Atkinson said he hopes community opposition will be enough to save the mature trees, picnic tables, and pathways of their limited green space. When Kitchissippi Times visited the site during a January snowstorm, people were walking their dogs, snowshoeing, and building snowmen.

“It would be better for the diplomats, good for our working-class community, and better for the environment,” Atkinson said. “We want the NCC to give a fresh look at this.”

The Mechanicsville Community Association needs to raise $40,000 to cover legal expenses. So far, a GofundMe page has raised almost $15,000 through 41 donors.

Atkinson is hopeful that with community support they will win over the Ontario Lands Tribunal, bringing an end to their year-anda-half legal fight.

“We just want to save the green space,” he said.

February 2023 • 6 @Kitchissippi kitchissippitimes KitchissippiTimes
Local MP Yasir Naqvi and Mechanicsville community members are pleading with the NCC to build their controversial “embassy row” project at Tunneys’s Pasture instead.


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Urban Art Collective: Kitchissippi’s home for street artists

Anew gallery in Kitchissippi hopes to change the landscape of Ottawa’s art market.

Opened at 1088 Somerset St. West in December 2022, it's the first physical space dedicated to Urban Art Collective, a group of local street artists. They sell paintings infused with graffiti aesthetics alongside objects like reclaimed and redecorated vinyl records, skateboards, and rocking horses.

Lindsay Machinski co-founded the collective with her husband in August 2021, with a website as a hub for local artists to work together and connect

with the community. It also serves as a portfolio for potential employers to find and hire artists, she said.

“A lot of artists don’t have websites because that’s another cost they don’t have time to invest in,” Machinski said. People visiting the website get to see multiple artists – a way to make urban art more accessible, since it isn’t often seen in traditional galleries. Stickers, magnets, sweaters, and other products designed by collective members are for sale in a room behind the initial gallery.

“You don’t need to be able to afford original art to come in here. You can come look at the work and you can leave with a sticker, and that’s perfectly OK,” she said.

One of the gallery’s artists is Hintonburg resident Dan Martelock, known for his bird paintings and Parkdale Park’s Ukraine mural. He said selling with the Urban Art Collective has allowed him to reach a larger audience than before.

“It’s gotten my stuff out to different scenes that I wouldn’t have done normally,” Martelock said. “A lot of people now wear T-shirts with my art on it.”

Machinski said half the money from sales goes back into the business, and half to the artists.

Corinne Blouin is a mural painter known in the gallery as Coblou. She said this isn’t “an unheard-of split in terms of galleries,” but it’s helpful. She said the collective helps with printing and production, which makes art a more sustainable career for her.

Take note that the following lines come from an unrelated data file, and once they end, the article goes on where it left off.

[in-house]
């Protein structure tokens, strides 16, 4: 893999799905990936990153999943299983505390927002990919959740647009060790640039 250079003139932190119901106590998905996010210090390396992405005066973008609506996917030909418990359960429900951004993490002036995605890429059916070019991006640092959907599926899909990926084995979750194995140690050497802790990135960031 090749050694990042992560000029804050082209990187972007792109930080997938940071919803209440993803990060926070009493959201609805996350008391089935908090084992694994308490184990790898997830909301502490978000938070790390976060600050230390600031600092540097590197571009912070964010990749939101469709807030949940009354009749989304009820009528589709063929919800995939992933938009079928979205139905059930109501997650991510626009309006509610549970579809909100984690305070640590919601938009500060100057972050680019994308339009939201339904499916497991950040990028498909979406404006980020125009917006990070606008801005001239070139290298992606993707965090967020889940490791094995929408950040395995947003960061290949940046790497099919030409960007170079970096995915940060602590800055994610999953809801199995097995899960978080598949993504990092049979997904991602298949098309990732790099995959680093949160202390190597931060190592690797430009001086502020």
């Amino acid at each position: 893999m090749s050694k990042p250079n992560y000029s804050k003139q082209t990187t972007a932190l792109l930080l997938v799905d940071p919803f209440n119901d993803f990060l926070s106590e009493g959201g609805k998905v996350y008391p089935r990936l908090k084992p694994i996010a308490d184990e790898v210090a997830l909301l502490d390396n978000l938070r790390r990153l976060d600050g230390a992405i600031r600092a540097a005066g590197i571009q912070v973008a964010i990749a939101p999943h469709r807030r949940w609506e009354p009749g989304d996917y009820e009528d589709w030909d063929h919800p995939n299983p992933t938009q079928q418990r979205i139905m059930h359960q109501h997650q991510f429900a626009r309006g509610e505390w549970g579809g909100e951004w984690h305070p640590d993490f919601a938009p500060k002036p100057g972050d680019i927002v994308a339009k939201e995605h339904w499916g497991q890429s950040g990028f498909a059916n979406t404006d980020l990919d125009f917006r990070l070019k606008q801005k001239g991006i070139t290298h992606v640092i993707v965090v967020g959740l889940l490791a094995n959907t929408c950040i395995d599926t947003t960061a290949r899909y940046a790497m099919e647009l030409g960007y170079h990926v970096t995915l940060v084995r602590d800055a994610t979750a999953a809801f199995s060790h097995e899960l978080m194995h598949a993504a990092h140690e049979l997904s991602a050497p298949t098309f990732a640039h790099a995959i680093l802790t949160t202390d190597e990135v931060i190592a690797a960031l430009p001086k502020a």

“It really helps with the logistics,” Blouin said. “They take care of the sales and the stuff that is another job of its own,

so I get to make the art and do what I do best.”

A recurring theme in the gallery is “upcycling,” the re-use of objects that can’t be recycled otherwise.

One of Blouin’s upcycled art pieces is an old rocking horse covered in pink paint and sketches of flowers.

Blouin said creating upcycled art helped meet her goal of protecting the environment through her work. She said it’s common for urban artists to “work with what they have” because they can’t afford expensive materials.

“Some urban artists … draw on cardboard or found objects,” Blouin said. “It kind of goes with the idea of ‘anything can be made into art if you try hard enough’.”

Machinski has big plans for the gallery space. The interior will host community art workshops, and the gallery will curate events where artist groups “take over” the space.

She also hopes to cover the building’s

February 2023 • 8 @Kitchissippi kitchissippitimes KitchissippiTimes

Left page: Urban Art collective collaborates with local artists to promote their work in the community. This page: Co-founder Lindsay Machinski is hoping to use their space on Somerset St. as a community hub. She plans to wrap the building in murals and host night markets in the parking lot.

exterior walls with murals, and host night markets in its parking lot. Machinski said these events encourage Ottawa people to support local artists.

“Working together and supporting people in your community is super important. By everybody doing that, we can make our community a better place,” she said.

The gallery’s first event Feb. 18 will showcase art from a zine, a small artistbased publication, called Klein, and will serve as the launch event for Klein’s new issue.

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Construction noise disrupts learning at Devonshire Public School